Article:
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Annual Report 1991: Summaries of Reports designation of several EOS instruments as "pre-operational," the framework of the eventual transfer has not been worked out and the agencies have not yet agreed on the future status of the important Moderate-Resolution Imaging Spectrometer (MODIS) instrument. Past difficulties in transferring well-tested experimental instruments to operational status underscore the imperative for the federal government to arrive at a firm and comprehensive agreement on NASA's and NOAA's responsibilities, and on funding for the eventual transfer of key EOS instruments to a long-term monitoring program. The transfer of the Landsat system from NOAA to the private sector in 1985 was premature and poorly executed. Significant doubts about the future of this important remote sensing asset remain, and existing policies appear to be ineffective in assuring the future continuity of Landsat observations. The integration of the Landsat data into the research framework of the Mission to Planet Earth and USGCRP is especially important. Support of research and development of the applications of remote sensing data has been reduced substantially at NASA during the past decade. Although NOAA and the commercial sector have primary responsibility for operational remote sensing, NASA has a mandate for supporting research in, and development of, broader remote sensing applications. It is important for the agency to incorporate potential applications of EOS into its planning for the program, while preserving the primacy of the EOS program's scientific goals and objectives. These activities would best be coordinated with industry and with the commercial and government applications communities. The text that follows expands on the issues and recommendations highlighted in this summary, and contains a number of additional suggestions for improving our nation's satellite Earth observation programs. file:///C|/SSB_old_web/an91ch3.htm (19 of 20) [6/18/2004 10:26:44 AM]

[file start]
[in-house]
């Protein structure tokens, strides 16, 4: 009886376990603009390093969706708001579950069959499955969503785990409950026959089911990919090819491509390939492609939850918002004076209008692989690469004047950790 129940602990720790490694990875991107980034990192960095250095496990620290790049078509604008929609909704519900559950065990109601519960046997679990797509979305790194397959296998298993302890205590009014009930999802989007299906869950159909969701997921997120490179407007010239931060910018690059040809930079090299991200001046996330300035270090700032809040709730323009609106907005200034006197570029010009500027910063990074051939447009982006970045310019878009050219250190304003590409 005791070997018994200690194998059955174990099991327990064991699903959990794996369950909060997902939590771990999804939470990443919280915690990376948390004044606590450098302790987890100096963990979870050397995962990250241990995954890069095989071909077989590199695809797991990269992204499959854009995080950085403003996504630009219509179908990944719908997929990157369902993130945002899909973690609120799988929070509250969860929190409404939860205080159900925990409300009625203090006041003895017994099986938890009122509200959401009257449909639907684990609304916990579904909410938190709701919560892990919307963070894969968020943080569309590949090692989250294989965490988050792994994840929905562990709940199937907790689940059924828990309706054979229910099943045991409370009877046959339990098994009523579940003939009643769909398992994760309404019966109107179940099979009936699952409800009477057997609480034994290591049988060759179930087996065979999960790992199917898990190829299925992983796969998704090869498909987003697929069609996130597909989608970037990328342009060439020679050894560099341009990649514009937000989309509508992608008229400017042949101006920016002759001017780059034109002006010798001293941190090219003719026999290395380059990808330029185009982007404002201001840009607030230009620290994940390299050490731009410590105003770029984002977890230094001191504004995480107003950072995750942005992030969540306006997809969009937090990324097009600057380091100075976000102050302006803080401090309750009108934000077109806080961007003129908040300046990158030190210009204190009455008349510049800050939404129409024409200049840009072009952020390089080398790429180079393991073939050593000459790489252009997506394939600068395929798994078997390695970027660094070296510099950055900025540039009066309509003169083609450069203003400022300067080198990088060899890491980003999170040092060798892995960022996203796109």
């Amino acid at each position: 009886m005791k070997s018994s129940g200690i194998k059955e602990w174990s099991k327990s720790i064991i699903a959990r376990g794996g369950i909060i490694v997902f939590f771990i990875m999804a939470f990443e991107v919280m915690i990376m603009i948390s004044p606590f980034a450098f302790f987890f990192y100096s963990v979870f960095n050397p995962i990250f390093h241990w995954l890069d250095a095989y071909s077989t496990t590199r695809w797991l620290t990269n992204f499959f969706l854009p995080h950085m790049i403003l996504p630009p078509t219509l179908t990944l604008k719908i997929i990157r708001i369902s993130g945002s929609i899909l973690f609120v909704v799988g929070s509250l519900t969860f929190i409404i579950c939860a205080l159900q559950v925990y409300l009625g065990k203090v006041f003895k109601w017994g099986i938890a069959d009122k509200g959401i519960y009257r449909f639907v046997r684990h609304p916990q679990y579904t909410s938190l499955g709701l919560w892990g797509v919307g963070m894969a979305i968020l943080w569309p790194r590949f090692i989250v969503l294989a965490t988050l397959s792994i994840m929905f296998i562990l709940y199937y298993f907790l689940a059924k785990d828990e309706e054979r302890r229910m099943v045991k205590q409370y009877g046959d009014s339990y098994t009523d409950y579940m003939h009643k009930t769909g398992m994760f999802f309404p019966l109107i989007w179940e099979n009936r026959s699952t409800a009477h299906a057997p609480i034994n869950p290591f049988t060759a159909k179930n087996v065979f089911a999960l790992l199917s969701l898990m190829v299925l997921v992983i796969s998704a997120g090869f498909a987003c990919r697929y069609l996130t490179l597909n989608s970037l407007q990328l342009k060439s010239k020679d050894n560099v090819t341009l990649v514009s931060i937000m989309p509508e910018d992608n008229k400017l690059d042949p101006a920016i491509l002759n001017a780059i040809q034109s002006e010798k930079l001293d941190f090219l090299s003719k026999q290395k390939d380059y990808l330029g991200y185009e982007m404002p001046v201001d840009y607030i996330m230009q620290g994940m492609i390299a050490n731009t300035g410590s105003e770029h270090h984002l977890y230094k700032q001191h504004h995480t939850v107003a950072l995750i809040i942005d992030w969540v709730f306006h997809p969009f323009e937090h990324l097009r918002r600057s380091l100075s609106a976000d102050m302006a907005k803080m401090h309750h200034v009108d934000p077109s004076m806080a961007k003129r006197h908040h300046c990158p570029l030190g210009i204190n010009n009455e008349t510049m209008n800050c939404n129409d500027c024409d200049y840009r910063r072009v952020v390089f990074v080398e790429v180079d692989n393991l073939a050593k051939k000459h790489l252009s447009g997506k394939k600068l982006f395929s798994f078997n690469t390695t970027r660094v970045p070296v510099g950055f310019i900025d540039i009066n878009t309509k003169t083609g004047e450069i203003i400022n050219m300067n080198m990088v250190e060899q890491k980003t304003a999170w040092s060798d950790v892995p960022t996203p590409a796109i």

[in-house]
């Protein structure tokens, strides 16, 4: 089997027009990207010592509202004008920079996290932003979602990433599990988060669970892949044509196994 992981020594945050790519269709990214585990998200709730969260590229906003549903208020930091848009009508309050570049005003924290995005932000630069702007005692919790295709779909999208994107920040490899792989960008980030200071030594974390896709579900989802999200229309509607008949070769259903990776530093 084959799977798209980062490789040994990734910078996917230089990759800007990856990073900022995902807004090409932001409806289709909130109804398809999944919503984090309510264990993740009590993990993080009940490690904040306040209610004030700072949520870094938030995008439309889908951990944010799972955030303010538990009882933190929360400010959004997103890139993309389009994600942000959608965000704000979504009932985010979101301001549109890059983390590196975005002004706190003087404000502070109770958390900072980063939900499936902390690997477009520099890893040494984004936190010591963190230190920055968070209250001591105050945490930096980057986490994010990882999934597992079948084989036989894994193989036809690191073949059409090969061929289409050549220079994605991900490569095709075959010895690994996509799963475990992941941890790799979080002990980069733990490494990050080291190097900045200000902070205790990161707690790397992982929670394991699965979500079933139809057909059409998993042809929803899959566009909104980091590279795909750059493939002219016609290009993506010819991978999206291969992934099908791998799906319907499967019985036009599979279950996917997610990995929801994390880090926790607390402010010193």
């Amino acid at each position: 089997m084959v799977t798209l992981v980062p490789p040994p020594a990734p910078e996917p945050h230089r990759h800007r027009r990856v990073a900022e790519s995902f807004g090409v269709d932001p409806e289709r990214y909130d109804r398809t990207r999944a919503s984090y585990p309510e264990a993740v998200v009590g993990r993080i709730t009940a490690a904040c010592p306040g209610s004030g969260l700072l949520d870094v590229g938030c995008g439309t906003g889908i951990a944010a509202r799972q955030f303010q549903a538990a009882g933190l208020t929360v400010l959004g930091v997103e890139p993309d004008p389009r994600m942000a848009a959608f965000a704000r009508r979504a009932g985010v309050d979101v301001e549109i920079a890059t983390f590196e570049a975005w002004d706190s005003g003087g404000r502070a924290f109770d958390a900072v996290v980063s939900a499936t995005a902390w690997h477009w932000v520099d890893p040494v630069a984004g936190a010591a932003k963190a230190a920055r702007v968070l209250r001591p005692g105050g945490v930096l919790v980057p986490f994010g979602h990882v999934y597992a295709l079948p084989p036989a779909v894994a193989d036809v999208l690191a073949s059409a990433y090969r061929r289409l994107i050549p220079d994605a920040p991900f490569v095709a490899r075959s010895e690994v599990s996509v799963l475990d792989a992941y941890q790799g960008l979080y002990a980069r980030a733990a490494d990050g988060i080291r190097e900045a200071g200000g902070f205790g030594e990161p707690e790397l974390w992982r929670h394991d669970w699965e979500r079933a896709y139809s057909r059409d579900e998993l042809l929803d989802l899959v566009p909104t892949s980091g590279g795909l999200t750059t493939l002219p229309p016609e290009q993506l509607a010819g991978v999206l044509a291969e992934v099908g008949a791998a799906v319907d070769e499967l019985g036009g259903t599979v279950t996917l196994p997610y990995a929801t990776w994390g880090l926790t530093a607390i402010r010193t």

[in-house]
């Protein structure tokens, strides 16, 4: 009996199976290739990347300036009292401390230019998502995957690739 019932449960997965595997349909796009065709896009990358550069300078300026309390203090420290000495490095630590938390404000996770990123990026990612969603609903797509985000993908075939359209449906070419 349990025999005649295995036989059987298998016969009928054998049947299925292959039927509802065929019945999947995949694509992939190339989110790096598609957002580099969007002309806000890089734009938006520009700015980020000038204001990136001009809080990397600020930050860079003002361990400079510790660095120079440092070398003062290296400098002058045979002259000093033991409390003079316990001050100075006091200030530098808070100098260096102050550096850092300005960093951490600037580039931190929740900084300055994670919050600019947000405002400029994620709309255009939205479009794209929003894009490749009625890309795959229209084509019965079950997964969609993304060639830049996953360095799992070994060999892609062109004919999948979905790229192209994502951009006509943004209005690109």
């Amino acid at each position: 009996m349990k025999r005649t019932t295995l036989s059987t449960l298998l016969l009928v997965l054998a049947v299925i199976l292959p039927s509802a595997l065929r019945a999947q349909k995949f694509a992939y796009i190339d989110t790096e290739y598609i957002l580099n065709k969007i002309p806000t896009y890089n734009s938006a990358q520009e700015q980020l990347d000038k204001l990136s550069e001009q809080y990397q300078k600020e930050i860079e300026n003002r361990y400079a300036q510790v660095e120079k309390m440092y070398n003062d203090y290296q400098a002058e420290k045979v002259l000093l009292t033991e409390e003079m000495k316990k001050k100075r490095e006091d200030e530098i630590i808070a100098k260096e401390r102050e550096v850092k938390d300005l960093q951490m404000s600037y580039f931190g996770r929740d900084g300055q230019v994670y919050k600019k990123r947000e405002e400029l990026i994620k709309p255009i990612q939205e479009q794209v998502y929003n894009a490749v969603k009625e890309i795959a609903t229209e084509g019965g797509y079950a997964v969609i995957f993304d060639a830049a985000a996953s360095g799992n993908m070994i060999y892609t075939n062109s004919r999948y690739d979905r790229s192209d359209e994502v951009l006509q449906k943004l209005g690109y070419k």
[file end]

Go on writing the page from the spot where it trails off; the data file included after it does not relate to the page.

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Annual Report 1991: Summaries of Reports Last update 2/23/00 at 12:39 pm Site managed by Anne Simmons, Space Studies Board The National Academies Current Projects Publications Directories Search Site Map Feedback file:///C|/SSB_old_web/an91ch3.htm (20 of 20) [6/18/2004 10:26:44 AM]